Whether or not they are appreciated as such, though, is a very different story.

American League

  1. Chris Sale, P/Boston Red Sox: 1.5
  2. Jose Altuve, 2B/Houston Astros: 1.8
  3. Aaron Judge, RF/New York Yankees: 6.0
  4. Corey Kluber, P/Cleveland Indians: 7.0
  5. George Springer, OF/Houston Astros: 8.0
  6. Justin Upton, LF/Detroit Tigers/Los Angeles Angels: 9.1
  7. Nelson Cruz, DH/Seattle Mariners: 12.6
  8. Jose Ramirez, 3B/Cleveland Indians: 13.4

Just like the National League, this is a two-player race. Unlike the National League, however, there is a starting pitcher involved at the top.

Chris Sale is, according to WAR, baseball’s Most Valuable Player. He is second overall in Win Probability Added, trailing only Cruz. And I don’t even need to mention to you that he is currently on pace for well over 300 strikeouts, which would make him just the 35th player to reach that milestone since 1900. If you think that’s a routine Cy Young Award-caliber season, it’s not. And if you think pitchers shouldn’t win this award because they have their own award and only see the field every fifth day, then good for you. But in more ways than one, Sale has been the most valuable player in baseball this season, and he deserves the award of the same name to show for it.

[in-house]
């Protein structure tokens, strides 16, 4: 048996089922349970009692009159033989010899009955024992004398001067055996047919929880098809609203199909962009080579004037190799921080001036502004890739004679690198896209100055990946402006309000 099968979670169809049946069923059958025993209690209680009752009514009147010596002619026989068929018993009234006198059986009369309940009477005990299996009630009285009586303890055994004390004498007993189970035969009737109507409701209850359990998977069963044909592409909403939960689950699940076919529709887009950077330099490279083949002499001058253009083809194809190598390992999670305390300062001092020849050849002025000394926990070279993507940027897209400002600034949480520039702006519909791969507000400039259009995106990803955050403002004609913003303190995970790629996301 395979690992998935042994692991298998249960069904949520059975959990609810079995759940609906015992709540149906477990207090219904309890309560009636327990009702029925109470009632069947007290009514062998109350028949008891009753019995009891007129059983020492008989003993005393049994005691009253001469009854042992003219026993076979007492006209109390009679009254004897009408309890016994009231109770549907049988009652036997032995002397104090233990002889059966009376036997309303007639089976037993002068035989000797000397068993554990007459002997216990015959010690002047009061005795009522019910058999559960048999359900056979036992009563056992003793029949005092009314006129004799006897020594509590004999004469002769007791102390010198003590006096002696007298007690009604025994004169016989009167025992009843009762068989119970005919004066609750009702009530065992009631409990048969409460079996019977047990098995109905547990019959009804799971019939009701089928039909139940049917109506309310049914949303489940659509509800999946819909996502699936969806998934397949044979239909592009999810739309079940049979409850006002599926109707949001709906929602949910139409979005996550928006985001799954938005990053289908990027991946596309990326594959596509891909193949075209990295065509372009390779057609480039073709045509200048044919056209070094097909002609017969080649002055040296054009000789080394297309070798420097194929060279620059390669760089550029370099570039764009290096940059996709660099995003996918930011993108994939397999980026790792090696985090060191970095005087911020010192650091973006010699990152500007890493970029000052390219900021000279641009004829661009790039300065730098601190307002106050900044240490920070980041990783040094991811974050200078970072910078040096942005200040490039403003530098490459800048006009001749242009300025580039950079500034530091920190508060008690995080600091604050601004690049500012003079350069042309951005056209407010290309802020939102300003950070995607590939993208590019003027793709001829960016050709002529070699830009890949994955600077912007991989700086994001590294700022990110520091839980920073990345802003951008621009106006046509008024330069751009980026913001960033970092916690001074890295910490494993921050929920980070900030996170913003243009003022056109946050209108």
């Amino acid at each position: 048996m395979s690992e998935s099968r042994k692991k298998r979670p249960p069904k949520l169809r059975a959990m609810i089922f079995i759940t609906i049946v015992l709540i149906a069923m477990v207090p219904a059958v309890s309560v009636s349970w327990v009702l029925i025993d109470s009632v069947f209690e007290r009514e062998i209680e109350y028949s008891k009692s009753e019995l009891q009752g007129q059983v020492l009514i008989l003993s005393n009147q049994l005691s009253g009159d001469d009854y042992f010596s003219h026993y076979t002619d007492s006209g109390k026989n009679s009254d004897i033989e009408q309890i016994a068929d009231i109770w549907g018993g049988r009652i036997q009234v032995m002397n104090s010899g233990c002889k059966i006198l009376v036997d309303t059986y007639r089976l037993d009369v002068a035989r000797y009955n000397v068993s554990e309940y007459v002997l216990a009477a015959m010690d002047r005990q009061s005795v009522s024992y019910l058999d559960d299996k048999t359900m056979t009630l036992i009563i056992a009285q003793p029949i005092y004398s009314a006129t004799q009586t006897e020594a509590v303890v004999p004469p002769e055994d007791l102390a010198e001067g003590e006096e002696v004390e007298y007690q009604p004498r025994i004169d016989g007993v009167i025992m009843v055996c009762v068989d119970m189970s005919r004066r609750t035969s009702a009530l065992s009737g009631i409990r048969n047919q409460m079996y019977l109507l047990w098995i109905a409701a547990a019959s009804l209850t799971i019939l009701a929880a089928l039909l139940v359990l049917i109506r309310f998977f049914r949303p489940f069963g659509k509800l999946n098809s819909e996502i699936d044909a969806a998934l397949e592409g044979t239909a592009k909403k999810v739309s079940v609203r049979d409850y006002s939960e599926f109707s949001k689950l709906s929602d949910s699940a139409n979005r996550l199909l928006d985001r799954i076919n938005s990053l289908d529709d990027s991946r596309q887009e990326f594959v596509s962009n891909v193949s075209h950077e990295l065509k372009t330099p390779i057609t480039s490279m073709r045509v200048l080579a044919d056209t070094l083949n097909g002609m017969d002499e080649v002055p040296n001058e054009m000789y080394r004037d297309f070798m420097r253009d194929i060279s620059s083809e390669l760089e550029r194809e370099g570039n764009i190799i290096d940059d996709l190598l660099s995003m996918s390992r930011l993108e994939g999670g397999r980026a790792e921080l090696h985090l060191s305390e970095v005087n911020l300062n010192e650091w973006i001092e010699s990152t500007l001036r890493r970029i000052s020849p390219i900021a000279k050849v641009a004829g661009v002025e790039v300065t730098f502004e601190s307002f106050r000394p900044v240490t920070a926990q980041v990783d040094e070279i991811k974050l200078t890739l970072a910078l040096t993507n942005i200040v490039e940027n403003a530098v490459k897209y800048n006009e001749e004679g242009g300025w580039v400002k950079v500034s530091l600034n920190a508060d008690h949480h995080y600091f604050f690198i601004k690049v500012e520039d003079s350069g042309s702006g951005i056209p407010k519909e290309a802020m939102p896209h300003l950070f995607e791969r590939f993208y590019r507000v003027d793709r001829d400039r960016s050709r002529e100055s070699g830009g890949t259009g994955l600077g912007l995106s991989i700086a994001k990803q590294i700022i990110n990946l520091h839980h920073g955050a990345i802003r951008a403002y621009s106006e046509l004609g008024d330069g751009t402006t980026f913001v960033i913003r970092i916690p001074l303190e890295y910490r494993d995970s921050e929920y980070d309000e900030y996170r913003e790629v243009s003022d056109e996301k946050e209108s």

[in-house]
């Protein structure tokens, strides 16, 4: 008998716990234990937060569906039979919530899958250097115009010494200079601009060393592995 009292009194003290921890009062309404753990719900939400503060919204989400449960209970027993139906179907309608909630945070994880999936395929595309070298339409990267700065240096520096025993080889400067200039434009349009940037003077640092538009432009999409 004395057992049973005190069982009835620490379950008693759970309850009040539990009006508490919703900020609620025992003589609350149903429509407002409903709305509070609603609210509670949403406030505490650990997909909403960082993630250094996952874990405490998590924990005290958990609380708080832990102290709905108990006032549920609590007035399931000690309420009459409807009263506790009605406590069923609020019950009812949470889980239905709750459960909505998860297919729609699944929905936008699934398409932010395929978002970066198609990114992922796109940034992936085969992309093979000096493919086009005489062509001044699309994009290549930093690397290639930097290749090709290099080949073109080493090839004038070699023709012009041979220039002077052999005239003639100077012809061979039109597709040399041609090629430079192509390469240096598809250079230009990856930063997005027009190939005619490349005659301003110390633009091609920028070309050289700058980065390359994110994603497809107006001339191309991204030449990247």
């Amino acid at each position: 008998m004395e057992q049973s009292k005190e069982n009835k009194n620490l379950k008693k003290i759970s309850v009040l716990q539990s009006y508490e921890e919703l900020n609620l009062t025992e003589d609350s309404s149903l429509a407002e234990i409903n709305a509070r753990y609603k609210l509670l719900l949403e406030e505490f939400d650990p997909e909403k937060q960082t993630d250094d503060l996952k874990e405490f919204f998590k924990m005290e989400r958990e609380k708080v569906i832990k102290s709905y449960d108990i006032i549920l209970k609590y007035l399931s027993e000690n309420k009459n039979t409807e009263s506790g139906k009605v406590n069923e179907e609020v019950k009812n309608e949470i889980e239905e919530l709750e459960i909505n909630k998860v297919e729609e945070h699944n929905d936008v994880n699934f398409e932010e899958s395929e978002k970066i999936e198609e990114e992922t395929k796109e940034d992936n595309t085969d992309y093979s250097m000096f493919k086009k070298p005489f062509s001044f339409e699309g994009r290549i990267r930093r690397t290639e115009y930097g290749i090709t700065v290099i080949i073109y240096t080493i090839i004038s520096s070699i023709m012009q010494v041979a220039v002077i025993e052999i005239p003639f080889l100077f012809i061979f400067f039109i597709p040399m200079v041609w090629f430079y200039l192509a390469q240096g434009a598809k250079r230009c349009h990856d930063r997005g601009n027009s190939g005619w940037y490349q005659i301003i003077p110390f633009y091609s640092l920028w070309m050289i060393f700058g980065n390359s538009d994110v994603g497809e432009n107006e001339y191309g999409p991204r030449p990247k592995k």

As I said earlier, I will come back to this discussion, as well as give out the game’s other awards, after the season concludes.

Let me know what I got wrong and right in the comments section.

The 100-Game MLB Awards

Ted S. Warren/Associated Press